Sacra Theater is an expression of immanence theater, by which is meant an aesthetic of intensity which naturally effects an inversion of “artifice” and “reality,” such that the “script” of society is sounded for its tepidity through the aesthetic of intense and committed playing. This inversion is constituted fundamentally by a poetics of heartbreak—heartbreak at the loss of human vitality in society and in privacy, including the reach of emotion, the capacity for tragedy, the capacity for consummation, the risk of love, and the human body as a field of terrible beauty, fragility, and power.
The scripts of the plays of Sacra Theater are original to Zhenevere Sophia Dao, and Zhenevere directs the productions.
Currently, Sacra Theater is working on the production, HAMLETTE AND OPHELIA, which features Eve Bradford as Ophelia and Zhenevere Sophia Dao as Hamlette. The play depicts Shakespeare’s characters some four-hundred years after their genesis, as almost deathless lovers, in contemporary times, struggling to embody a love that Shakespeare’s own script prohibited them. Hamlette, once Hamlet, is transgender, transitioned to female, and the lesbian relationship between Hamlette and Ophelia exposes the coercion of tragedy in Shakespeare’s patriarchal values, for it is the script that doomed the lovers, not the lovers themselves. HAMLETTE AND OPHELIA is the story of the emancipation of the lovers from their canonized selves.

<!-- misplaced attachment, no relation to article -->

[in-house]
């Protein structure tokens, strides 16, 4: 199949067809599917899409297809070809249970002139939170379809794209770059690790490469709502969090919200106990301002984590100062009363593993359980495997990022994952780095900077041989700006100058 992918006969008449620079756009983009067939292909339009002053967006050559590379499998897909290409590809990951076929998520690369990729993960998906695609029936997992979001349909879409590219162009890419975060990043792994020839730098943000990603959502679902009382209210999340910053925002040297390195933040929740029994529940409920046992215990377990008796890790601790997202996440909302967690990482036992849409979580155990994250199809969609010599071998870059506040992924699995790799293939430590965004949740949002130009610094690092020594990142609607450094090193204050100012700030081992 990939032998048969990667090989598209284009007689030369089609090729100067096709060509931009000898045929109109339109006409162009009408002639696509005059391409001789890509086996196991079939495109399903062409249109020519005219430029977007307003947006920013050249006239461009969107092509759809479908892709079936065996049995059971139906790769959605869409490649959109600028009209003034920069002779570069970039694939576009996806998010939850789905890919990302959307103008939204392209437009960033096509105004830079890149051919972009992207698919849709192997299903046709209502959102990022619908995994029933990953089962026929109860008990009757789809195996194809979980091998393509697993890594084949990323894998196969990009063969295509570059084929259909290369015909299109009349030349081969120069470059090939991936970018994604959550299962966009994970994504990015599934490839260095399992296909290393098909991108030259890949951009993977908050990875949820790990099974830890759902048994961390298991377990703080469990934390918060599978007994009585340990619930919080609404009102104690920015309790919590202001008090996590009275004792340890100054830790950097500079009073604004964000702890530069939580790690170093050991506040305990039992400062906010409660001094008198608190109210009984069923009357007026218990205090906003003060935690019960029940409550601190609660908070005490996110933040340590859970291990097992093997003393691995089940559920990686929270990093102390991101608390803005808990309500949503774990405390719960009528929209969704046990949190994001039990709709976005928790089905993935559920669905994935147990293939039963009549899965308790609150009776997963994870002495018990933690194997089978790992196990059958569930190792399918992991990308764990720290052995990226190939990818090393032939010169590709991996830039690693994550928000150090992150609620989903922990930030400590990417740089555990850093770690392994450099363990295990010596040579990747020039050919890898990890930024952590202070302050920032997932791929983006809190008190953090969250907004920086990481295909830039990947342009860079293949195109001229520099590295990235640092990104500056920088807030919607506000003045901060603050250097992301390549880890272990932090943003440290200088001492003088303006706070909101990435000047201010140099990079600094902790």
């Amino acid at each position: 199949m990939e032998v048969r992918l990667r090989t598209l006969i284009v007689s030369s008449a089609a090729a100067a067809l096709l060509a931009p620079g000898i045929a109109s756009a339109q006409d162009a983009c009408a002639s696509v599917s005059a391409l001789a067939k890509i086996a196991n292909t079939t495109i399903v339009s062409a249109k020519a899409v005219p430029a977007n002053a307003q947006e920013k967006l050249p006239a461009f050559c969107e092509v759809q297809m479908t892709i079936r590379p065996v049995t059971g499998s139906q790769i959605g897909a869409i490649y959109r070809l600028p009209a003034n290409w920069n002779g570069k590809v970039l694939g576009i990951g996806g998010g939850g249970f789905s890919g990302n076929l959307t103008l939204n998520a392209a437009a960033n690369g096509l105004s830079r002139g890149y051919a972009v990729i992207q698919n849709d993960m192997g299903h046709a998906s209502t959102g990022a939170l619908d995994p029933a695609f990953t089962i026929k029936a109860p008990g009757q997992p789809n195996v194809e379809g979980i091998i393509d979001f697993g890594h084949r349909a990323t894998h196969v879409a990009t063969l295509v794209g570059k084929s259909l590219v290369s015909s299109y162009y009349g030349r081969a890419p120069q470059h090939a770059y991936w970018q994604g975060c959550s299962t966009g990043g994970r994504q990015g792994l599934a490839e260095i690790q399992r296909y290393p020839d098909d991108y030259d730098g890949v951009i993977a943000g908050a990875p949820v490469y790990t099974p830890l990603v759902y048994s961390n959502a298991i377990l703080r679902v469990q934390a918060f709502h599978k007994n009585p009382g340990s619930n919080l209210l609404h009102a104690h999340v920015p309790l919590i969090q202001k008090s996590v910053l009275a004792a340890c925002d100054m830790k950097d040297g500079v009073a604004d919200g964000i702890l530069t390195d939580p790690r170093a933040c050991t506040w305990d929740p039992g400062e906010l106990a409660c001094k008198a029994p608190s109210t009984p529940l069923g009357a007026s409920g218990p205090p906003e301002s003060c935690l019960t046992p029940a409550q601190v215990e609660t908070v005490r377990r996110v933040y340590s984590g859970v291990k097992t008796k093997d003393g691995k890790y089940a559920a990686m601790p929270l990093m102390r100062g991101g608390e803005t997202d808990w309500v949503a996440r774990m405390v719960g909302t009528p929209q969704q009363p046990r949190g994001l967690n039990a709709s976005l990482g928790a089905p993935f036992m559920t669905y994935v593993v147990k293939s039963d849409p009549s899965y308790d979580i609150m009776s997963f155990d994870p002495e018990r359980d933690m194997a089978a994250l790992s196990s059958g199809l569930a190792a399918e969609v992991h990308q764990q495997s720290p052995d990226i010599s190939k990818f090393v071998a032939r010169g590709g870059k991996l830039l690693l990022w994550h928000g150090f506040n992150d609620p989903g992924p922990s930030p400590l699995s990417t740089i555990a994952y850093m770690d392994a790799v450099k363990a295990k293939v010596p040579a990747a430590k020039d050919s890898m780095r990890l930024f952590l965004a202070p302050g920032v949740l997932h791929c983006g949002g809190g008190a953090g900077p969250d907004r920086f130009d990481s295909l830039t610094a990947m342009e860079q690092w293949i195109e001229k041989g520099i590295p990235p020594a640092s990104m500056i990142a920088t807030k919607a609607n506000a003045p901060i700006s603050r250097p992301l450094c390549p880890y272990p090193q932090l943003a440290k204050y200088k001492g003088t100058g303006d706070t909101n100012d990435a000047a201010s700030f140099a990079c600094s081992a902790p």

As with all public artistic endeavors, the advent of COVID has greatly influenced—and perhaps even strangely abetted—the production. Performances may begin in the summer of 2022.
From Zhenevere Sophia Dao's writings on Sacra Theater
"It is important that the actor is not in service to the audience; that would turn even primordial expression into a form of selling, into the marketing of emotions for results of one kind or another, however altruistically conceived. Rather, the actor is a form of sacrifice that does not conceive of itself as sacrificial. The immanent player is interested in the union of crises that their abjection is engendering on the sacramental stage, in lived, unrecordable, irreducible time."
"A theater of belonging would necessarily challenge or invert normative existential relationships of value, such as artifice and “reality,” actor and “character,” tragedy and affirmation, catharsis and embodiment, language and body, narrative and image, abjection and consummation, indeterminacy and redemption, identity and multiplicity, etc. Given that human culture invariably constitutes strategies of behavior employed to lessen the felt impact of the absence of belonging (alienation) through transcendental modes, such as transcendental religion, distraction, entertainment, addiction, consumerism, cheerfulness, information overload, high-speed technological processing, etc.—which invariably only engender more existential unbelonging—an immanence theater—a theater of human belonging—would necessarily be founded on a poetics of heartbreak, or even a poetics of pain. For pain would have to be the natural state of highly sensitive individuals (human creatures as opposed to human consumers) negotiating dominant cultural strategies that essentially avoid or violate belonging. Immanence Theater, then, represents a rebellion against the diminution of human intensity in contemporary society."